McLaren team principal Andreas Seidl says that Formula 1 should be about the fastest, best-performing cars and drivers - and less about topsy-turvy antics resulting from unpredictable track conditions.
Seidl was speaking after a wild and wet Turkish Grand Prix at Istanbul Park. While it proved action-packed and hugely entertaining, Seidl felt it had been for the wrong reasons.
McLaren struggled in low-grip conditions at Istanbul Park on Friday and had a nightmare rain-hit qualifying on Saturday which resulted in both Carlos Sainz and Lando Norris being handed grid penalties.
But the team came good on race day, with Sainz racing his way to fourth aplace and Norris also in the points in eighth place, keeping the squad in the hint for third place in the constructors championship.
Even so, Seidl wasn't happy with how things had gone and felt that the focus of the weekend had been wrong.
“There were a lot of comments in both directions,” he said when asked whether the thrills and spills in Turkey had been good for the sport. “Is it positive or negative, what we have seen?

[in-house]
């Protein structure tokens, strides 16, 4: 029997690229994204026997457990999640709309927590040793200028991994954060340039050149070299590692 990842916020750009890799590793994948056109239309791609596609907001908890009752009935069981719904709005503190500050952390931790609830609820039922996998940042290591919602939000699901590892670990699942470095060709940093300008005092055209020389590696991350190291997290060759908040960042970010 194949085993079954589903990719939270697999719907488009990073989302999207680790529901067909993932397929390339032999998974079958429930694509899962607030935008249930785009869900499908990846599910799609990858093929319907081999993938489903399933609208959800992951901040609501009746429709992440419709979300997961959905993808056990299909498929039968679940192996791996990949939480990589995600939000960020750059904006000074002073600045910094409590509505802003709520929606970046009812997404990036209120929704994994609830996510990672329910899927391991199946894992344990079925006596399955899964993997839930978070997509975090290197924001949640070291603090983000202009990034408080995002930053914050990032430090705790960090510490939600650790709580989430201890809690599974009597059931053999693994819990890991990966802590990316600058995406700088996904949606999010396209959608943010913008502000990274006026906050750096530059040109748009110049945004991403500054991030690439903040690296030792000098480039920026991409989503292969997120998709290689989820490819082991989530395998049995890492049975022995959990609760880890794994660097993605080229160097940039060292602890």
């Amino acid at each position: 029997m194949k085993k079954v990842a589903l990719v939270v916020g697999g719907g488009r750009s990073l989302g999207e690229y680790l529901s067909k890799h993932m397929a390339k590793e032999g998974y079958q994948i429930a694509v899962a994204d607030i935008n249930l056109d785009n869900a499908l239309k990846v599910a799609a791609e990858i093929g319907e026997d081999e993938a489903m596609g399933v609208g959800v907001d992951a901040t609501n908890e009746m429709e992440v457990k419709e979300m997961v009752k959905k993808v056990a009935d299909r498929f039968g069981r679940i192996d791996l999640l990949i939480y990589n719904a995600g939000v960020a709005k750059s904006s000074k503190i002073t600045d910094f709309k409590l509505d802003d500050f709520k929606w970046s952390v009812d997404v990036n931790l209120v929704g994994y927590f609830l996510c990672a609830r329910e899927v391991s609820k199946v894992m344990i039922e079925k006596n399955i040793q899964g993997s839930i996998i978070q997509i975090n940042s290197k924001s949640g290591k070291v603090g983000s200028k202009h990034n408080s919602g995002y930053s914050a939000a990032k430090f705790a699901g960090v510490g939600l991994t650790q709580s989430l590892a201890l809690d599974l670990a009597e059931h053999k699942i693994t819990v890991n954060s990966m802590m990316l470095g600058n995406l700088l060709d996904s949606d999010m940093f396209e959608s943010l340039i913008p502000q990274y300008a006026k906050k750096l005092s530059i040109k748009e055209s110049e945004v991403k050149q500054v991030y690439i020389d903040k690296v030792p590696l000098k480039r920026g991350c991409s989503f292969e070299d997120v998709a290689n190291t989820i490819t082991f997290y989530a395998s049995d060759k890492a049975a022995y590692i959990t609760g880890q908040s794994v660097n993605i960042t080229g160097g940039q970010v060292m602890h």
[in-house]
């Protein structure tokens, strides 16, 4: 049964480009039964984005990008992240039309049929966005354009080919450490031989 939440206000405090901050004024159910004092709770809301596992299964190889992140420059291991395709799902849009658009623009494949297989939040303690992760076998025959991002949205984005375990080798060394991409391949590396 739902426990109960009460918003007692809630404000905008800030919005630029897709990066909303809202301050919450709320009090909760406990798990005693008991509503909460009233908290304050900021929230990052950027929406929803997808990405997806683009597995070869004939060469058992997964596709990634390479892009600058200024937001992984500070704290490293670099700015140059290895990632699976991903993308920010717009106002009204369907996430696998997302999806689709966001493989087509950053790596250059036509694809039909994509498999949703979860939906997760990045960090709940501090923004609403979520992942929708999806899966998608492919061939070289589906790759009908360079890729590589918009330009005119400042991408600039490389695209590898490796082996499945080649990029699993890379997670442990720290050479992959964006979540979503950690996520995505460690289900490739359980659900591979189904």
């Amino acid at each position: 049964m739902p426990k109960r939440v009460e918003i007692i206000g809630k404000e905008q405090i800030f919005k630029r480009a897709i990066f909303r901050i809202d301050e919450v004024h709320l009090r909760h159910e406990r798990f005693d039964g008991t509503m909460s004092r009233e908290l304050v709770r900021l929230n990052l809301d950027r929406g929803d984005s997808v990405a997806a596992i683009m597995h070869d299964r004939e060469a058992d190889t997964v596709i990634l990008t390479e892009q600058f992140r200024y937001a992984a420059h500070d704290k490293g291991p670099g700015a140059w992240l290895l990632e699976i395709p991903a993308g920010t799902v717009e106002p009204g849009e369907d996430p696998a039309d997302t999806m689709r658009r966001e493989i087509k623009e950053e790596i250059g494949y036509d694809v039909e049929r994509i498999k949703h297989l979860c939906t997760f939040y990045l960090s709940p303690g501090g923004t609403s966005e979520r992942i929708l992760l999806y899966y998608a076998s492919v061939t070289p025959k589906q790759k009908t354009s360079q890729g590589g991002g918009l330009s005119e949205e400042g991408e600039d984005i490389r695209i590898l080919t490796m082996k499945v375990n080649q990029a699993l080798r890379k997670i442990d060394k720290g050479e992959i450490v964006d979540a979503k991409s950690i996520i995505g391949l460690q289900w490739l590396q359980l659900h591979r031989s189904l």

“It's clear everyone wants to see cars fighting on track, wants to see overtaking manoeuvres, wants to see also that not always the same cars at the front.
"We have seen that several times in wet conditions or tricky conditions that you have these exciting races with a lot of things happening," he acknowledged.
As a result there have been calls for reverse grid qualifying races of gimmicks like water sprinklers to 'spice up' the spectacle and put an end to processional races with the same teams at the front.
But Seidl said that this was antithetical to the spirit of F1, and that it should be about the top drivers in the fastest cars starting from the front row.
"F1 is also about, in normal conditions, putting up or designing the best car and making it the best performing car," he insisted.
"It's also normal that the best car is in front in qualifying and in the race as well. That's part of the DNA as well of F1."
The sport is set to introduce new sporting and technical regulations designed to improve on-track competition, and Seidl believes that this is the correct approach to maintaining F1's popularity moving forward.
“I think there's a lot of positive stuff coming from '22 onwards with the new technical regulations," he said.
"[They] should allow the cars to race closer together, which should help then also to see more overtaking manoeuvres.
"All the other stuff that's also happening like the financial cap should also help to get overall the field closer together," he added. "I think there is no reason to be pessimistic."